Research shows that infection with chlamydia and gonorrhoea preconception or antenatally increases the risk of pregnancy complications.

Researchers at The University of New South Wales in Sydney analysed the birth records from more than 350,000 women between 1999 and 2008 and linked the data to state records on notifiable conditions.

The 1% of women with prior chlamydia notifications were 17% more likely to have a spontaneous preterm birth, and 42% more likely to have a stillbirth than those without infection.

Only  0.06% of women had a prior gonorrhoea notification but these women were more than twice as likely to have a spontaneous preterm birth or stillborn baby.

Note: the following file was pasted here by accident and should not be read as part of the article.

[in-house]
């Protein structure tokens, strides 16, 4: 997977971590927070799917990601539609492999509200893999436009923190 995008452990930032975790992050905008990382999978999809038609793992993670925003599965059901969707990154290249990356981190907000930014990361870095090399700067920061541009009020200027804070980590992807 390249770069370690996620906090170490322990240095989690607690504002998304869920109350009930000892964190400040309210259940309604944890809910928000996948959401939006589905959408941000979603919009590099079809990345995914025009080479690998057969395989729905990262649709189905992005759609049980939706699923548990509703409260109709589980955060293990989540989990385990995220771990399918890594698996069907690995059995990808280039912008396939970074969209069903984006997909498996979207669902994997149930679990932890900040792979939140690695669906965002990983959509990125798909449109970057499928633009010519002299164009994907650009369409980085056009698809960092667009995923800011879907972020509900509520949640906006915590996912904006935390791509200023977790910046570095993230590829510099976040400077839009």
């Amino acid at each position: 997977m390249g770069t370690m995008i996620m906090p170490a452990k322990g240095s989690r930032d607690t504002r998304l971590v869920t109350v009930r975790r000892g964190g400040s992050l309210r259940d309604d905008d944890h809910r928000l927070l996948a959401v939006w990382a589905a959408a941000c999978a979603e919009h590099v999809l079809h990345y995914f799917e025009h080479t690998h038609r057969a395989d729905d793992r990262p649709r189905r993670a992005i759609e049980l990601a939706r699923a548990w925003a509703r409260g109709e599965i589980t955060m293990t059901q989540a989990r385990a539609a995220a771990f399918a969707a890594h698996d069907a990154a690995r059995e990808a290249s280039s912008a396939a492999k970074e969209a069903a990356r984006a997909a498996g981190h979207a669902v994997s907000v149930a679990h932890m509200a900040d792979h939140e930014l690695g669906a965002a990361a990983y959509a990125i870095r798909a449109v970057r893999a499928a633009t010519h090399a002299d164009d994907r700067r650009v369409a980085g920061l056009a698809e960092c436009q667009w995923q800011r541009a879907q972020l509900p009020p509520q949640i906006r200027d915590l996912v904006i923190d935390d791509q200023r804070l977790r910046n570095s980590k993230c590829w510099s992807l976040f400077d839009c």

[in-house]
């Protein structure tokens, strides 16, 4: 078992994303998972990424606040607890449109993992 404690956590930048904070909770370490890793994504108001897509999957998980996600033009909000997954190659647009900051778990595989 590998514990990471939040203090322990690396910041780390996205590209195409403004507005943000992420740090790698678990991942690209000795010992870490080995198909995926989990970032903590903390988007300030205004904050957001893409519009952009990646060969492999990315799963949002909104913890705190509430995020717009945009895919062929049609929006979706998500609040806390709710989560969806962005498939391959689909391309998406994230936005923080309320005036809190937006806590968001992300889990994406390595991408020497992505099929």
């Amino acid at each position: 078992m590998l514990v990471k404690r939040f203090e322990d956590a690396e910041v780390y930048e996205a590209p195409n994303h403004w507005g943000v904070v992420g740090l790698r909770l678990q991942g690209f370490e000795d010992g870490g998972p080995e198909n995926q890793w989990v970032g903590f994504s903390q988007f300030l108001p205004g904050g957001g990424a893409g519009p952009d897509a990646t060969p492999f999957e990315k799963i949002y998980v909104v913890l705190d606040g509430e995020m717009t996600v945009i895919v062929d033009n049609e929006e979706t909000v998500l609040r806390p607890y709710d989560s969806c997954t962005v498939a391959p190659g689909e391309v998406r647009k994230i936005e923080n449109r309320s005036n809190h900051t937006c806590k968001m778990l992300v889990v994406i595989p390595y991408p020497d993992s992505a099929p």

Neither infection was linked to an increased risk of a small for gestational age baby. There was no evidence that the timing of chlamydia infection made any difference to outcomes.

The authors cautioned that the infections may be a marker for women at high risk of complications, not a cause of the outcomes.

“While there is some evidence to suggest that chronic inflammation, such as would arise with chlamydia and gonorrhoea, can trigger an unplanned premature birth, trials of antibiotics given to treat chlamydia during pregnancy, have not reduced the risk.” they said.

A survey by the Royal Australian and New Zealand College of Obstetricians and Gynaecologists found that only one of five specialists routinely screened pregnant women under 25 for chlamydia, as recommended.

Guidelines also recommend screening all sexually active young people, although research has suggested that many young adults remain undiagnosed in Australia

At GCA we routinely screen our patients for chlamydia and gonorrhea.